A melange of soulful techno funk, futuristic cyber sounds, rap and jazzy electronic dance fare, former Deee-Lite member and Japanese DJ Towa Tei's second solo CD is mildly interesting in its diversity and revolving team of vocalists, but mostly forgettable in its actual melodies.
There are some interesting vocal effects and samples strewn throughout the disc, and some selections that, with their sterile Kraftwerk-ian staccato synthesizer lines sound like computer music.
There is also a near-musack smooth cover of Hall & Oates' "Private Eyes" that is of mild curiousity — it sounds like a female fronted performance recorded by a Japanese jazz band in a Holiday Inn lobby. But the only real catchy moment comes in the album's single, the oddball "GBI (German Bold Italic)." Featuring Kylie Minogue and the same sample that opened Deee-Lite's "Groove Is In The Heart," this is probably the only song ever written about a font! Kylie sing-speaks in a seductive tone of the typeface's attributes: "My name is German Bold Italic/I am a typeface which you have never heard before/which you have never seen before/I can compliment you well, especially in red...you will like my sense of style."
The CD even includes the font for installation on your computer and offers a screen saver for both Macs and IBMs (it wouldn't load properly on my Power Mac). The screensaver is a visual disappointment and monstrous waste of space — the over 20 megabyte file only yields (at least on the IBM I loaded it on) some scrolling text promoting the record company, album song lyrics and a too-brief glimpse of Japanese anime cubes. You would have thought the programmers could have compacted this weak display into a 20th of the file size. I deleted the screensaver and filed the album away quickly.
Polythene opens with the kind of instantly grooving modern guitar phrasing that made That Petrol Emotion an alternative rock force in the late '80s. But they quickly slide into a guitar overdrive that shows they've been listening — a lot — to Smashing Pumpkins. Every song here is driven along by a strong rhythm grind and guitar and vocal wails that rock hard, but not too hard. The drum bashing and guitar crunches of the single "Cement" are mod headbanging fare perfectly suited for the likes of Q101-FM and Chicago's Metro.
But it's not all bash and crash. "High" starts out with a solemn, mildly funky acoustic guitar strum before launching into a power chorus with whispery Pumpkins-like background vocals about going out with friends. It's one of the album's strongest tracks, mixing melancholy and melody in a modern rock blender. Look for Feeder to make some strong radio dents in 1998 — this is an album hungry for airplay.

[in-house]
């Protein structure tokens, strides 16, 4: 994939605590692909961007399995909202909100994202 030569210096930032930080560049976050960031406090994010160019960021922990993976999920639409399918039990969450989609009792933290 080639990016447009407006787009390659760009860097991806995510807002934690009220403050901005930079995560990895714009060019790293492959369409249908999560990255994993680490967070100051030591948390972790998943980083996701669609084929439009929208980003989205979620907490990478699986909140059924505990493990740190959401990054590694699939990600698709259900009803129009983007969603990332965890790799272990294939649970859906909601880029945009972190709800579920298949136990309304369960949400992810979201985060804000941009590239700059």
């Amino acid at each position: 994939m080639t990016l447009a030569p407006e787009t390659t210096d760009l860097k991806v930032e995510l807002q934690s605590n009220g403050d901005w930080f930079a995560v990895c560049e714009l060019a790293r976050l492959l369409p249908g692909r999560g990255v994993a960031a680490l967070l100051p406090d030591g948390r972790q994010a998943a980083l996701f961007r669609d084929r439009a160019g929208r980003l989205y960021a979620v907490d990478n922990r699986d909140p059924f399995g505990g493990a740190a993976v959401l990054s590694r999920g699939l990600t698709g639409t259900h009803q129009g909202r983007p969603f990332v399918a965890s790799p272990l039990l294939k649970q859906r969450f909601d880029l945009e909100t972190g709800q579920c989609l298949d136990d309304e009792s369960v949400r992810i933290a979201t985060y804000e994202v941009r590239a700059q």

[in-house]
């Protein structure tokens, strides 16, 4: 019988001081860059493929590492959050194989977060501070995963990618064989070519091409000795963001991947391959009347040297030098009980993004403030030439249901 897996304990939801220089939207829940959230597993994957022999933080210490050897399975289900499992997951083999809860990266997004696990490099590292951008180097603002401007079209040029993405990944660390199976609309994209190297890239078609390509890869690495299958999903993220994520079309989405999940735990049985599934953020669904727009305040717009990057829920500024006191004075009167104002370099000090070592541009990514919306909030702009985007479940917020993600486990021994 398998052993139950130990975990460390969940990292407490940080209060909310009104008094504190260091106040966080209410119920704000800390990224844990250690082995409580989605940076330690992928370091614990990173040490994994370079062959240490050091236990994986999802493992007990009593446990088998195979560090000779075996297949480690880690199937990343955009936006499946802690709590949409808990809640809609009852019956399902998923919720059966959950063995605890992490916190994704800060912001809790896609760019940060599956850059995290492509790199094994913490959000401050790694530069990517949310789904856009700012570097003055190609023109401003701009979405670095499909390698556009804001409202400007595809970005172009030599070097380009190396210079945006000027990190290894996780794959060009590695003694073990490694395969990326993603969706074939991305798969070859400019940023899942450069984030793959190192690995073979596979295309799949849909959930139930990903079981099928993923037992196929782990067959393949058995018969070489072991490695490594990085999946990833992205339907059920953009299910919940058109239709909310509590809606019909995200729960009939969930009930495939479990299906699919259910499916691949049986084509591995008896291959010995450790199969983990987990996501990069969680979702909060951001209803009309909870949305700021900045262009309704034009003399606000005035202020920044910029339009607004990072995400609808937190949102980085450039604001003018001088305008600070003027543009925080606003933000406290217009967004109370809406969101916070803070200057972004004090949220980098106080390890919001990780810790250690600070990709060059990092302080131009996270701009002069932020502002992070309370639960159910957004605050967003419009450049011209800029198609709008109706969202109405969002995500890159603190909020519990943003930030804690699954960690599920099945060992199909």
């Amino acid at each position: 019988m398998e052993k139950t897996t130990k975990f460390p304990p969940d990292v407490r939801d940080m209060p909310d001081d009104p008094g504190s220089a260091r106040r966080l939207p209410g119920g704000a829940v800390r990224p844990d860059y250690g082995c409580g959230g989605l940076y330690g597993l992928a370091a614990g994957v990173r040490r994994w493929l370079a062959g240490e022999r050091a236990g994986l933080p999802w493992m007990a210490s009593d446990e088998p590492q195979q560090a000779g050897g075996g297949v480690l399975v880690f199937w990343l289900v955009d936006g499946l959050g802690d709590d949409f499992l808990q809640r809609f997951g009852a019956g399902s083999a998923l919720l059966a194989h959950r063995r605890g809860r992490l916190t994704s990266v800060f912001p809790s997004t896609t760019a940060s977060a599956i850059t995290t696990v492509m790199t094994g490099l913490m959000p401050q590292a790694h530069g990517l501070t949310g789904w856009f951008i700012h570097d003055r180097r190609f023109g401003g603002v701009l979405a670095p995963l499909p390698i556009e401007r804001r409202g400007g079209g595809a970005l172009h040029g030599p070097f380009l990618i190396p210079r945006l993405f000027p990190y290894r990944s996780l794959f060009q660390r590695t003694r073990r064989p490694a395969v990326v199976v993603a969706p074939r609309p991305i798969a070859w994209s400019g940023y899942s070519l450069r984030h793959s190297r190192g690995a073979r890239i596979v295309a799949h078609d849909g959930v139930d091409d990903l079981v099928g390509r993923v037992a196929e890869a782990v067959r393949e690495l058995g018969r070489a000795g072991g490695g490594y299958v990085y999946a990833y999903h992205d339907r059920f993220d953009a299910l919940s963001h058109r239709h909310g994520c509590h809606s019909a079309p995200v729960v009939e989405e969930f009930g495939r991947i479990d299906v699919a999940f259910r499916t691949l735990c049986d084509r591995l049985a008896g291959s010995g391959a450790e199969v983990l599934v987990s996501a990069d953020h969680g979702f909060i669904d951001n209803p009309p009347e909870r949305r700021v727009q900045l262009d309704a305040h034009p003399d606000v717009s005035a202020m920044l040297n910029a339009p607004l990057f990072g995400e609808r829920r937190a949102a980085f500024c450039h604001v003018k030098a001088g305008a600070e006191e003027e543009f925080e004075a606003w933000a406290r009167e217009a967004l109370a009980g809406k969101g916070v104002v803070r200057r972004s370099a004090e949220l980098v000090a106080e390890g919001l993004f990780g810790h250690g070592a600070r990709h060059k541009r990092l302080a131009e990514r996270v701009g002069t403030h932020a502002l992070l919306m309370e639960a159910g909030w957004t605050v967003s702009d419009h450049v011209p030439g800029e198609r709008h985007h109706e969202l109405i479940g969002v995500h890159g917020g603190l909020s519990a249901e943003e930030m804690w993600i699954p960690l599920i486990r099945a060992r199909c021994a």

Mixing the desert guitars of Sand Rubies with the power of Live and the occasional pop rock touch of Gin Blossoms, Foam crafts a head-nodding rock feast on its powerful debut.
Produced by Michael Beinhorn, who has worked with Social Distortion and Soundgarden, the band centers around the perfect rock voice and crunching, stomping songs of Jason Teach, who claims both James Taylor and Nirvana as influences.
It's the Live comparisons that probably show through these songs the most, however, with the falsetto-power ballad "Venus" and eerie strings, phased guitar and dark lyrical poetry of "Hands of You" ("if I give you love/would you still take your life?") showing the influence of that band, whose guitarist produced Foam's early demos. This is a strong, affecting, rocking debut that goes deeper than a riff and a yell.
Listen for more from these guys.
High Contrast Comedown
Fluorescein starts out on the right track with the layered guitars and harmonies of the odd-but-hooky "Slaughterhouse With A Bed." Unfortunately, no other track on the disc, including its first single, the guitar and drum grind "Cathy's On Crank!" live up to the full-tilt promise of that first track. Fluorescein rock with promising distortion groove throughout the disc, but need some defter songwriting to stand above the crunch-rock crowd. While they strive to be "quirky" and catchy at the same time (much like the band Self), most of their material disappears into the floorboards with a background pound and an innocuous amplifier buzz.
Maybe next time.